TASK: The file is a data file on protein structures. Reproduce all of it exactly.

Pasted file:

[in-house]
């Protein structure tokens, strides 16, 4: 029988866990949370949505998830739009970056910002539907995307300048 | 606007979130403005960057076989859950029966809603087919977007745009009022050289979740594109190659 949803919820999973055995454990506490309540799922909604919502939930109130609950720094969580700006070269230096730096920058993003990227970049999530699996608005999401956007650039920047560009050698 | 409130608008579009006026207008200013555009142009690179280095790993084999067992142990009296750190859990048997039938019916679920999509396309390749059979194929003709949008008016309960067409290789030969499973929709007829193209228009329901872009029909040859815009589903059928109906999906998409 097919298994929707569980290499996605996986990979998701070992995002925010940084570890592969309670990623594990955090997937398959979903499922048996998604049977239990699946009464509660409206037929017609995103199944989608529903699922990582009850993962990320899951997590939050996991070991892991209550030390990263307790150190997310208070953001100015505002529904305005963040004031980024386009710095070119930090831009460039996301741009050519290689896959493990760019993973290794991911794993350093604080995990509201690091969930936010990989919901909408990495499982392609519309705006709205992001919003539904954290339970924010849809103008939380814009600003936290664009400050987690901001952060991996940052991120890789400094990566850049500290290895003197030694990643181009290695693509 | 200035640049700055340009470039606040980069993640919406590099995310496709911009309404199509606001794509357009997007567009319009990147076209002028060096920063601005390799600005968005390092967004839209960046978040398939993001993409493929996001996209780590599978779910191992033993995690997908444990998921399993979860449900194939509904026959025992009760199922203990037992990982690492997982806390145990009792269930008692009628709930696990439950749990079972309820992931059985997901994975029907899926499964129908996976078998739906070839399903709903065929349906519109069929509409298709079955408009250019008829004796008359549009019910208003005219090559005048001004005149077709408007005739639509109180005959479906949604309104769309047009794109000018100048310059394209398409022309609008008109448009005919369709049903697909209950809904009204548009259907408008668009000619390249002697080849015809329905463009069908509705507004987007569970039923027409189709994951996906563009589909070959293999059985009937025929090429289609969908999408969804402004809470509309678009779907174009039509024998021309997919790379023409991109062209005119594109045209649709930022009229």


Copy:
[in-house]
């Protein structure tokens, strides 16, 4: 029988866990949370949505998830739009970056910002539907995307300048 | 606007979130403005960057076989859950029966809603087919977007745009009022050289979740594109190659 949803919820999973055995454990506490309540799922909604919502939930109130609950720094969580700006070269230096730096920058993003990227970049999530699996608005999401956007650039920047560009050698 | 409130608008579009006026207008200013555009142009690179280095790993084999067992142990009296750190859990048997039938019916679920999509396309390749059979194929003709949008008016309960067409290789030969499973929709007829193209228009329901872009029909040859815009589903059928109906999906998409 097919298994929707569980290499996605996986990979998701070992995002925010940084570890592969309670990623594990955090997937398959979903499922048996998604049977239990699946009464509660409206037929017609995103199944989608529903699922990582009850993962990320899951997590939050996991070991892991209550030390990263307790150190997310208070953001100015505002529904305005963040004031980024386009710095070119930090831009460039996301741009050519290689896959493990760019993973290794991911794993350093604080995990509201690091969930936010990989919901909408990495499982392609519309705006709205992001919003539904954290339970924010849809103008939380814009600003936290664009400050987690901001952060991996940052991120890789400094990566850049500290290895003197030694990643181009290695693509 | 200035640049700055340009470039606040980069993640919406590099995310496709911009309404199509606001794509357009997007567009319009990147076209002028060096920063601005390799600005968005390092967004839209960046978040398939993001993409493929996001996209780590599978779910191992033993995690997908444990998921399993979860449900194939509904026959025992009760199922203990037992990982690492997982806390145990009792269930008692009628709930696990439950749990079972309820992931059985997901994975029907899926499964129908996976078998739906070839399903709903065929349906519109069929509409298709079955408009250019008829004796008359549009019910208003005219090559005048001004005149077709408007005739639509109180005959479906949604309104769309047009794109000018100048310059394209398409022309609008008109448009005919369709049903697909209950809904009204548009259907408008668009000619390249002697080849015809329905463009069908509705507004987007569970039923027409189709994951996906563009589909070959293999059985009937025929090429289609969908999408969804402004809470509309678009779907174009039509024998021309997919790379023409991109062209005119594109045209649709930022009229």